Herbs for Great Skin

Grow your own healthy-complexion garden with our handy plant list.

Whether you have a pot full of fresh herbs or a whole yard full of produce, green plants are beneficial to your well-being. We benefit from spring and summer days spent outdoors tending to our growing plants. Gardens are places where we can clear our minds, exercise our bodies, and fill our tables with an assortment of fresh vegetables, flowers, and herbs.

Many of us have gotten back to our roots and planted gardens or expanded our existing plots. This year, you can expand your plantings with a “healthy-complexion garden.” This collection of common garden plants will give your complexion a boost and can be used to create your own bath and body products. If you don’t want to plant a garden or don’t have space, you can still reap the benefits of fresh produce by visiting your local farmer’s markets or “you-pick” farms.

Try these seven favorite beauty plants for a harvest of complexion-boosting products.

Complexion Garden Plant List.

This collection of common garden plants can be used to make your own beauty products and treatments. When you are ready to prepare your garden, keep in mind that all of these plants grow well in sunny locations. Also, cucumbers and luffa sponges love to climb. They will be happiest positioned next to a fence or trellis.

* Calendula {Calendula officinalis}: This bright annual flower has colorful, cheerful blooms that are perfect skin cleansers and softeners. Fresh or dried calendula petals can be added to creams, lotions, and baths. Calendula also is a soothing antiseptic and an excellent skin conditioner.

* Cucumber {Cucumis sativus}: This green vegetable has been used as a beauty aid for centuries. You can add fresh cucumber juice to creams and lotions. The pale green liquid makes a soothing cure for sunburned skin and insect bites because it is naturally cooling. To make fresh juice, simply process in a blender or food processor until smooth and strain off all solids.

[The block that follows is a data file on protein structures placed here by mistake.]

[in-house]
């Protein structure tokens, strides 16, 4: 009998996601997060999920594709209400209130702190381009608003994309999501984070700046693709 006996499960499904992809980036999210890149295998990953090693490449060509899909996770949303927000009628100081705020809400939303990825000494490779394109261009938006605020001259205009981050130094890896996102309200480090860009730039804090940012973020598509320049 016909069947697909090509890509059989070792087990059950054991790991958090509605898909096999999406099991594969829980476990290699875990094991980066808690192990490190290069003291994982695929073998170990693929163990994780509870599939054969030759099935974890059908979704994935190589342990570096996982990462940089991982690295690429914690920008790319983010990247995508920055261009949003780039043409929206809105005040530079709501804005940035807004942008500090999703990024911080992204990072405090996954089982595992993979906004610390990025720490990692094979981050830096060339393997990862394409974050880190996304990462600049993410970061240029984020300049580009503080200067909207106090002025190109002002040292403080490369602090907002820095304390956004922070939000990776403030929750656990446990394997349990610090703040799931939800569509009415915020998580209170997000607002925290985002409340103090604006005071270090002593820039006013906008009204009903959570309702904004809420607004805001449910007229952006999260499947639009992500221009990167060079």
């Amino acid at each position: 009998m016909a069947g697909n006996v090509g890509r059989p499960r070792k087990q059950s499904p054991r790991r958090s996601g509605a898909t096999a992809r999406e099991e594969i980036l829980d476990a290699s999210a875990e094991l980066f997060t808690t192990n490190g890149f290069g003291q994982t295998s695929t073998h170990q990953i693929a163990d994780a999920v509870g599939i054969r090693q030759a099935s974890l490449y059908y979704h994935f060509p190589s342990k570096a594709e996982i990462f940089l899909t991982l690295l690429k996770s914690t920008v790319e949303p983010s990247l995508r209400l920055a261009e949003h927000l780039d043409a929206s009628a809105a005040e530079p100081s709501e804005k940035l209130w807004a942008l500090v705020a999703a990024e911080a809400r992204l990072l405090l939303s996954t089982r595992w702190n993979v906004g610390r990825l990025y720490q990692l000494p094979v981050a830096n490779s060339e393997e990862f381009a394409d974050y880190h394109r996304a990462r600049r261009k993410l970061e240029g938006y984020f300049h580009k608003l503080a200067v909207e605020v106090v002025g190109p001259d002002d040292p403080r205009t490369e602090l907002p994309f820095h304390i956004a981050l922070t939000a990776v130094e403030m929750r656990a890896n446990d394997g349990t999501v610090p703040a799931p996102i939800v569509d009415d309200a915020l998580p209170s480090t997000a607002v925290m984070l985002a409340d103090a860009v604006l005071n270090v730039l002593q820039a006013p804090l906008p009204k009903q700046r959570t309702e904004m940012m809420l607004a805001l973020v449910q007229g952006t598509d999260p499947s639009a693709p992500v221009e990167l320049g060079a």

* Lavender {Lavandula spp.}: This aromatic perennial plant is a garden staple that can easily be dried and enjoyed year-round. Lavender has strong antiseptic properties, which makes it a good choice for blemished or troubled skin. Add a few sprigs of fresh lavender to a bottle of witch hazel for a simple yet effective cleansing toner.

Fresh herb plants can be purchased at garden centers, and many, such as lavender {above}, can be propagated from stem cuttings. You can host an afternoon cutting party for an easy way to share plants with friends.

* Luffa {Luffa spp.}: These easy-to-grow vegetable brushes belong to the same family as the cucumber. The plants love to climb, and they thrive in hot weather. The skeleton of the luffa is what is used to scrub your skin. Harvest when the skin has turned brown, then soak them in a bucket of water to soften the outer skin. Peel and allow the inner skeleton to dry completely. Gently rub over wet skin to remove dead skin cells and surface dirt. You also can add bits of luffa to melted soaps for added scrubbing power.

* Mint {Mentha spp.}: Known for its energizing scent, mint comes in a number of varieties, from old-fashioned peppermint to the more exotic chocolate mint. Chew fresh mint stems and leaves to freshen your breath and settle an upset stomach.

* Parsley {Petroselinum crispum}: Rich in vitamins, minerals, and antiseptic chlorophyll, parsley is the ultimate “green.” This well-known natural deodorizer and breath freshener also is very beneficial to your hair and skin. Used as a rinse, it leaves the hair soft and clean. Added to facial masks and lotions, parsley is very soothing to dry skin. It also works as an antiseptic for small cuts and insect bites.